Chyna Cayson wanted to explore a different life outside of Millbrook, Alabama, a town of just over 15K citizens. A former star student at Stanhope Elmore High School, Cayson became one of only two students at her high school to attend college out of state.
In the fall of 2016, Cayson enrolled at Clark-Atlanta University, an Atlanta-based HBCU, with the hopes of earning a degree and working in the field of public relations after college.
But while Cayson works to achieve the dream of becoming the first person in her family to graduate college, the reality of student loans remains a pressing issue.
“With being at an HBCU, it can be hard for us to pay [for] college,” Cayson said during an interview at CAU. “A lot of us do not have college funds or parents who can help pay for college out of pocket. I’m paying $38K [per year] to attend CAU. If I would’ve stayed home, I would be paying $18K. I do have scholarships, but I still have loans that need to be paid off.”
Cayson’s story is not an aberration when it comes to students at HBCUs who are facing financial problems.
“I actually had to take out my first student loan this semester because I lost my scholarship,” said Chris Robinson, an English major at Morehouse College. “I had to fill out loan paperwork, and I felt some type of way about that. But, I feel that Morehouse is a prestigious college, and it was something I was willing to do to stay here. It was nothing that I was uncomfortable with. It was more so an investment. I plan to use my degree.”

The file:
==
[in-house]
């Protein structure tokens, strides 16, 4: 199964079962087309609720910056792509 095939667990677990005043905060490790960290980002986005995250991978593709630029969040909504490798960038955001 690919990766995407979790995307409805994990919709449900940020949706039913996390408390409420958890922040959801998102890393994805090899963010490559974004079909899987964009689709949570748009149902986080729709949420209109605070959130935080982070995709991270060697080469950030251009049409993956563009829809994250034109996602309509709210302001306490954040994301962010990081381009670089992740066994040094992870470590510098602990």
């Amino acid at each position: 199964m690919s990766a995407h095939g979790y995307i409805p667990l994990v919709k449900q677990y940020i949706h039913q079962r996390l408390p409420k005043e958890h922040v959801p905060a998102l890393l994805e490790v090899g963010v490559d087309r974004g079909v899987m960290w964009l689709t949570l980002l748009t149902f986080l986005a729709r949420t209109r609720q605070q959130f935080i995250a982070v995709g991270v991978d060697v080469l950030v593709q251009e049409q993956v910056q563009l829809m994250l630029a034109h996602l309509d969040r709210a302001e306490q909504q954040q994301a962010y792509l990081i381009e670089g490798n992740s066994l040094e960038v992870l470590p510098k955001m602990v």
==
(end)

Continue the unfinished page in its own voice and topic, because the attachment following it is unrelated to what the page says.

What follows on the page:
Reginae Stevenson of CAU believes that students tend to pay more because HBCUs often lack the resources of PWIs.
“We shouldn’t have to be taking out as many loans,” Stevenson said. “A lot of these students, when they graduate, are going to be in debt. I don’t want to say it’s kind of CAU’s fault, but it would be different if we had the resources other schools had.”
According to a report in the Journal of Financial Economics, HBCU students tend to pay more money than students at PWIs.
The study reveals that the primary reason for the large increase stems from the fact that HBCUs pay higher underwriting fees for tax exempt bonds.
“This appears to reflect higher costs of finding willing buyers: the effect is three times larger in the far Deep South, where racial animus remains the most severe,” the study says. “Credit quality plays little role. For example, identical differences are observed between HBCU and non-HBCUs: 1) with AAA ratings, and/or 2) insured by the same company, even before the 2008 Financial Crisis. HBCU-issued bonds are also more expensive to trade in secondary markets, and when they do, sit in dealer inventory longer.”
This issue hurts all students and faculty members. Chris Daniels, Mass Media and Arts instructor at CAU, has found that some students often have to take out larger loans as a way to survive while pursuing an education.
“Some students have had issues with their housing not being situated properly,” Daniels expressed. “There are some situations where students are overcharged. And there often is not financial literacy provided before students take out loans. There should be more education provided for every student who must take out a loan.”
Cayson hopes the next generation will have a better opportunity to attend school without paying higher rates. She wants to be an example for her town and her younger siblings.
“Me going to school shows my younger siblings that they can aim for high education,” she said. “I have to push myself to succeed.”